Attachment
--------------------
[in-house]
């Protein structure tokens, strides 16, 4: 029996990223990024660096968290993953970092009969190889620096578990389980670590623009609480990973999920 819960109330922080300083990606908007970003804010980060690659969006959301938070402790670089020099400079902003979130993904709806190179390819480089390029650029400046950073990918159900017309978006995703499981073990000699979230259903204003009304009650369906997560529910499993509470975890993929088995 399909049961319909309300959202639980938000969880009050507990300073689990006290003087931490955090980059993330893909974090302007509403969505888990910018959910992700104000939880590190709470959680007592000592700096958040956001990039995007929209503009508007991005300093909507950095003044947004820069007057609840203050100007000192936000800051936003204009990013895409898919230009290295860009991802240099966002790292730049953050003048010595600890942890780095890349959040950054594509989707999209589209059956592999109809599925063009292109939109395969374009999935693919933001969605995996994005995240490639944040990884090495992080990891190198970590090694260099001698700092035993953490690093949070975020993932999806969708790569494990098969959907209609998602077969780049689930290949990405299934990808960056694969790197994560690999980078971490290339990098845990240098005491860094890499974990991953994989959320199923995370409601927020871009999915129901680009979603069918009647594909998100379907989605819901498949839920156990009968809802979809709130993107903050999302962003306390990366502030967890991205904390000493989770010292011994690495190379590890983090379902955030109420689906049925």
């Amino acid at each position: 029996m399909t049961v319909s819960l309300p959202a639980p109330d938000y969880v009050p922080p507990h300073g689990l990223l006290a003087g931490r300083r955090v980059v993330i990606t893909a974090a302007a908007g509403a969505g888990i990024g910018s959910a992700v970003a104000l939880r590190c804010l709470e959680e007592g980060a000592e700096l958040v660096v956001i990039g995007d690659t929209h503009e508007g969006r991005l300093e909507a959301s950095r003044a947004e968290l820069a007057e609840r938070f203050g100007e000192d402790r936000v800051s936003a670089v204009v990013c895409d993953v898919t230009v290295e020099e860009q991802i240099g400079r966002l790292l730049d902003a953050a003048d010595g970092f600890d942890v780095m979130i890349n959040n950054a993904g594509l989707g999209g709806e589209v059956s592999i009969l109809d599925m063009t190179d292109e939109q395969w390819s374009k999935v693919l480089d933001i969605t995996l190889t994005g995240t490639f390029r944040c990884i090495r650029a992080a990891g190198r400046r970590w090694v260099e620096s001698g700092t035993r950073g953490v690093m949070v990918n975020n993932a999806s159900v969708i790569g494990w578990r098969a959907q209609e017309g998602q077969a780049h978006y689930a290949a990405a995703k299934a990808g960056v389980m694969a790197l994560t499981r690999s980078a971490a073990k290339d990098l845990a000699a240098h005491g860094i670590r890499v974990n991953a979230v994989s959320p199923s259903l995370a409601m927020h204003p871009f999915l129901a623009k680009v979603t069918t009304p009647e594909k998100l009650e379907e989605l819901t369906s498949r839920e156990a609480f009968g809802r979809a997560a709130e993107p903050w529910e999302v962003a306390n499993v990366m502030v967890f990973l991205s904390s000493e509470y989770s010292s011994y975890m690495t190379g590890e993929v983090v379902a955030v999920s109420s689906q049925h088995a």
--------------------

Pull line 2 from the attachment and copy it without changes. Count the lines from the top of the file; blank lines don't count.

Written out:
């Protein structure tokens, strides 16, 4: 029996990223990024660096968290993953970092009969190889620096578990389980670590623009609480990973999920 819960109330922080300083990606908007970003804010980060690659969006959301938070402790670089020099400079902003979130993904709806190179390819480089390029650029400046950073990918159900017309978006995703499981073990000699979230259903204003009304009650369906997560529910499993509470975890993929088995 399909049961319909309300959202639980938000969880009050507990300073689990006290003087931490955090980059993330893909974090302007509403969505888990910018959910992700104000939880590190709470959680007592000592700096958040956001990039995007929209503009508007991005300093909507950095003044947004820069007057609840203050100007000192936000800051936003204009990013895409898919230009290295860009991802240099966002790292730049953050003048010595600890942890780095890349959040950054594509989707999209589209059956592999109809599925063009292109939109395969374009999935693919933001969605995996994005995240490639944040990884090495992080990891190198970590090694260099001698700092035993953490690093949070975020993932999806969708790569494990098969959907209609998602077969780049689930290949990405299934990808960056694969790197994560690999980078971490290339990098845990240098005491860094890499974990991953994989959320199923995370409601927020871009999915129901680009979603069918009647594909998100379907989605819901498949839920156990009968809802979809709130993107903050999302962003306390990366502030967890991205904390000493989770010292011994690495190379590890983090379902955030109420689906049925």